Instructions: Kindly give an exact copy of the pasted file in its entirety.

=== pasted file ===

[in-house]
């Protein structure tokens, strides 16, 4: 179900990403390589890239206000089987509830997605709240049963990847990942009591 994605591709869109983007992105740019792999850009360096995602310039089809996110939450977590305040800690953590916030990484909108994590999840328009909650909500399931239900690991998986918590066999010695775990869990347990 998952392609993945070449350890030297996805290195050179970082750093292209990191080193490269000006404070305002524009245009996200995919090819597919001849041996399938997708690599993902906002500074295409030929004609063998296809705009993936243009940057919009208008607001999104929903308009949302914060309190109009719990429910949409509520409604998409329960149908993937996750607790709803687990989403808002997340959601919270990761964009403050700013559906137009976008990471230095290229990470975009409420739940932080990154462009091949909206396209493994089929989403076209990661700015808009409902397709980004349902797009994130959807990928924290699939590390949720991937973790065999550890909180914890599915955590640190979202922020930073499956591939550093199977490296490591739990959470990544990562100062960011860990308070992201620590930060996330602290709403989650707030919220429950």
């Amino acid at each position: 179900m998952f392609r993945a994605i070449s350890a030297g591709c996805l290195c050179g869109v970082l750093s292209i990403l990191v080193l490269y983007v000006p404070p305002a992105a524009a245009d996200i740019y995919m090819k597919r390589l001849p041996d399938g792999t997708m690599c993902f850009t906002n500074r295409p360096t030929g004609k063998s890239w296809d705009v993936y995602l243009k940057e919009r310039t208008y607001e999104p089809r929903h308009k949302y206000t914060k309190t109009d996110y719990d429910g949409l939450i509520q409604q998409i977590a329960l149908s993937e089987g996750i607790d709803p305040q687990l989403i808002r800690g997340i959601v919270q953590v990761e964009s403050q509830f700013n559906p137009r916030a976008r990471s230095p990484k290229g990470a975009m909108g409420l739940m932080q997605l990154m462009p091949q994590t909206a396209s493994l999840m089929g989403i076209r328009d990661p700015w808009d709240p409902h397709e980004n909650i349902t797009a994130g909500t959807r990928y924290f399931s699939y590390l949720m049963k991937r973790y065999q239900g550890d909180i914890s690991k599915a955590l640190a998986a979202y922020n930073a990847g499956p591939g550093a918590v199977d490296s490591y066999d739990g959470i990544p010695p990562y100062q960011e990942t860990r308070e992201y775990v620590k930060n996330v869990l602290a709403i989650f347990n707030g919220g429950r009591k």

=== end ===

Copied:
[in-house]
């Protein structure tokens, strides 16, 4: 179900990403390589890239206000089987509830997605709240049963990847990942009591 994605591709869109983007992105740019792999850009360096995602310039089809996110939450977590305040800690953590916030990484909108994590999840328009909650909500399931239900690991998986918590066999010695775990869990347990 998952392609993945070449350890030297996805290195050179970082750093292209990191080193490269000006404070305002524009245009996200995919090819597919001849041996399938997708690599993902906002500074295409030929004609063998296809705009993936243009940057919009208008607001999104929903308009949302914060309190109009719990429910949409509520409604998409329960149908993937996750607790709803687990989403808002997340959601919270990761964009403050700013559906137009976008990471230095290229990470975009409420739940932080990154462009091949909206396209493994089929989403076209990661700015808009409902397709980004349902797009994130959807990928924290699939590390949720991937973790065999550890909180914890599915955590640190979202922020930073499956591939550093199977490296490591739990959470990544990562100062960011860990308070992201620590930060996330602290709403989650707030919220429950």
């Amino acid at each position: 179900m998952f392609r993945a994605i070449s350890a030297g591709c996805l290195c050179g869109v970082l750093s292209i990403l990191v080193l490269y983007v000006p404070p305002a992105a524009a245009d996200i740019y995919m090819k597919r390589l001849p041996d399938g792999t997708m690599c993902f850009t906002n500074r295409p360096t030929g004609k063998s890239w296809d705009v993936y995602l243009k940057e919009r310039t208008y607001e999104p089809r929903h308009k949302y206000t914060k309190t109009d996110y719990d429910g949409l939450i509520q409604q998409i977590a329960l149908s993937e089987g996750i607790d709803p305040q687990l989403i808002r800690g997340i959601v919270q953590v990761e964009s403050q509830f700013n559906p137009r916030a976008r990471s230095p990484k290229g990470a975009m909108g409420l739940m932080q997605l990154m462009p091949q994590t909206a396209s493994l999840m089929g989403i076209r328009d990661p700015w808009d709240p409902h397709e980004n909650i349902t797009a994130g909500t959807r990928y924290f399931s699939y590390l949720m049963k991937r973790y065999q239900g550890d909180i914890s690991k599915a955590l640190a998986a979202y922020n930073a990847g499956p591939g550093a918590v199977d490296s490591y066999d739990g959470i990544p010695p990562y100062q960011e990942t860990r308070e992201y775990v620590k930060n996330v869990l602290a709403i989650f347990n707030g919220g429950r009591k």